The Rise And Fall Of Online Culture Wars is a rather long piece, while what I found most interesting is the author’s comment on internet culture:
…any study of Internet culture is basically a study of crazy people, and the failure mode is to point and laugh at them without looking for real understanding.
Specifically, early internet:
The very early Internet had pro-argument norms; it was your god-given right to march into any blog or forum you wanted and tell the people there why they were wrong. Partly this was the inevitable effect of everyone on the early Internet being the sort of programming nerds willing to try this weird new invention. And partly it came from a utopian philosophy where the Internet was going to be a new medium that united humanity regardless of nation or creed in a great Republic Of The Intellect, or whatever. Maybe it was even partly due to naivete – a lot of people hadn’t really met anyone who thought differently from them before, and assumed that changing people’s minds would be really easy. For whatever reason, the early Internet was a place for polite but insistent debate, and early websites centered around the needs of a debating community.
And inevitably, the rise of echo chambers:
Gradually throughout the 2000s this transitioned to “echo culture”, where people hung out in ideologically sorted communities and discussed things from a shared perspective.
There are so many things to unpack there.
The Future of Web Software Is HTML-over-WebSocket provides insights on the architectural development of the web apps.
It might feel a bit technical if you don’t have a technical background, but the trend is important to pick up:
Like the game industry’s ever-expanding moves into cloud-based gaming, the future of web apps is not going to be about pushing even heavier obligations onto the user/client, but rather the opposite: let the client act as a thin terminal that renders the state of things for the human. WebSockets provide the communication layer, seamless and fast; a direct shot from the server to the human.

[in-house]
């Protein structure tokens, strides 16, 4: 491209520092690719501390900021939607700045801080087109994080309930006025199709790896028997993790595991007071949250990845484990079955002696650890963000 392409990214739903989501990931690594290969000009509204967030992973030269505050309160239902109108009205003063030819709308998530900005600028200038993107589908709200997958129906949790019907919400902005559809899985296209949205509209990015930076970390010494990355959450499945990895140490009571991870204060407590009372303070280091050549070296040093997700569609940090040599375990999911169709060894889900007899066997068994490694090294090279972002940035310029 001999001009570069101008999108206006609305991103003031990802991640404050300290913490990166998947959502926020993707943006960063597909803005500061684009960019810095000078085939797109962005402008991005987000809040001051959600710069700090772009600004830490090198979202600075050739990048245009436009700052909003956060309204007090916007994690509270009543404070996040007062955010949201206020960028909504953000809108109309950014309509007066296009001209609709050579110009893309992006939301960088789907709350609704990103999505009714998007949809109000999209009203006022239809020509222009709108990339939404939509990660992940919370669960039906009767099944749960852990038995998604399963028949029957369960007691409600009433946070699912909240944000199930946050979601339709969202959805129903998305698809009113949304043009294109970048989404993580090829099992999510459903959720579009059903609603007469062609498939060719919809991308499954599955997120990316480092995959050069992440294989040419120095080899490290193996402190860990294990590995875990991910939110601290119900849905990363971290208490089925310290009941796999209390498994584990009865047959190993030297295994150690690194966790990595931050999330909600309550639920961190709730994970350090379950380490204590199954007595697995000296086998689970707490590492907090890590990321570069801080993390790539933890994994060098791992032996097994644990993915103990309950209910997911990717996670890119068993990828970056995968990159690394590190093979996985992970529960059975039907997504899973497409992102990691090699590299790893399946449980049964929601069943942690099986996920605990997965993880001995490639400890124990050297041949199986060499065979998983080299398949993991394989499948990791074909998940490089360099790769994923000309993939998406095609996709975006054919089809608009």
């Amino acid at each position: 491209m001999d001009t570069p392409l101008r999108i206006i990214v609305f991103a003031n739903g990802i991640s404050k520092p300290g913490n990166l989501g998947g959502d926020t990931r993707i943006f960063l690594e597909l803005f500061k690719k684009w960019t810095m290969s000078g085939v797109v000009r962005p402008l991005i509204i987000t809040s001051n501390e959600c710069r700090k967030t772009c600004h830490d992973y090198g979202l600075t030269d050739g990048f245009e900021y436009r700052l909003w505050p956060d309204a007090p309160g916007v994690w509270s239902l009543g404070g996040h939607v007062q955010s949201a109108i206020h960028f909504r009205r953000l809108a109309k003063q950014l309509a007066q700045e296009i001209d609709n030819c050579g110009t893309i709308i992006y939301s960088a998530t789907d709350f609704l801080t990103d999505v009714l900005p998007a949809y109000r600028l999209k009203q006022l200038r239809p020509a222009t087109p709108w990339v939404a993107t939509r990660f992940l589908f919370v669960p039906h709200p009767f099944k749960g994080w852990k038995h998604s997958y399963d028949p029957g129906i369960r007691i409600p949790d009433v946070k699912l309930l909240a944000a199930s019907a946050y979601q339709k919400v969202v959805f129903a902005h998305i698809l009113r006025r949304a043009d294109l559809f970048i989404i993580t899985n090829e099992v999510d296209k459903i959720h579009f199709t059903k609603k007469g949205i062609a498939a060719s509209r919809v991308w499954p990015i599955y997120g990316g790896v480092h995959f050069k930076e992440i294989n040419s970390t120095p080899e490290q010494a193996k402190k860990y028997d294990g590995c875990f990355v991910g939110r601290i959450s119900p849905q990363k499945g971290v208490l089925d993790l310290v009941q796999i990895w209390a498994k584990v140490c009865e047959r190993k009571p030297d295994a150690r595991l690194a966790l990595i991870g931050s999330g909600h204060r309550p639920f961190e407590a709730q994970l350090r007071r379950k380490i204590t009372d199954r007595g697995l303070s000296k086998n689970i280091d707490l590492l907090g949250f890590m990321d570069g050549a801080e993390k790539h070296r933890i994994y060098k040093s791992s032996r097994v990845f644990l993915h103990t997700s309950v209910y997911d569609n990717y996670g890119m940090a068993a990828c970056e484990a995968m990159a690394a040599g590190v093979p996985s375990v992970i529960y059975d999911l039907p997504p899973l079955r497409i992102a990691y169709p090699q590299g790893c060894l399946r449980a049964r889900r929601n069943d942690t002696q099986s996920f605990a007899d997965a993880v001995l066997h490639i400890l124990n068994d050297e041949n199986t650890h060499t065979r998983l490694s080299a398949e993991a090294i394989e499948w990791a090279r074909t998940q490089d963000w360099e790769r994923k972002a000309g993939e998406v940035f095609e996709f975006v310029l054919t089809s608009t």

Big and Small
Why Small Ideas Can Matter More Than Big Ideas points out:
The problems that plague organizations, or hold them back from greatness, are often small things that happen to be consistently overlooked. The lack of progress or greatness isn’t because there’s a grand idea missing. Instead the cause is a simple idea prevented by bureaucracy, killed out of ignorance, or buried under incompetence. If those simpler, smaller, ideas were set free, the effect would be as potent as any grand theory. Somehow we discount simple ideas for being playthings, for being too small to be worthy, not recognizing the surprising power hidden in what seem to be our smallest decisions.
So what we talk about when we talk about an idea? Leverage:
Rather than worrying about the size of an idea, which most people do, it’s more productive to think about the possible leverage an idea has. To do this requires thinking not only about the idea itself, but how it will be used. An idea can have a different amount of leverage depending on where, when and how carefully it is applied. One old idea from one team in your company, reused in the right way on another team unfamiliar with it, might just have transformative effects.
The Canadian Tech Scene
Why the Canadian Tech Scene Doesn’t Work is a fascinating opinion piece on the startup ecosystem in Canada.
Firstly, there’s a vicious cycle:
It’s a vicious cycle: the more that startups are selected for deterministic thinking, the more it ends up proving the VC’s skepticism right, and the less leverage the startups will have in negotiating terms next time around.
Secondly, there’s a Canadian Startup Inferiority Complex:
There is a Canadian Startup Inferiority Complex at work, and it compels us to defend our achievements: “Look at everything we’re doing! Look at these achievements, and look all these milestones our startups are achieving! Surely, these milestones are adding up to success.” We need a narrative that we’re on our way, that we don’t have these exits yet but we’re working on them; and that turns into a culture obsessed with milestones.
This preoccupation with milestones kills startups dead in their tracks.
And the obsession with milestones is harmful: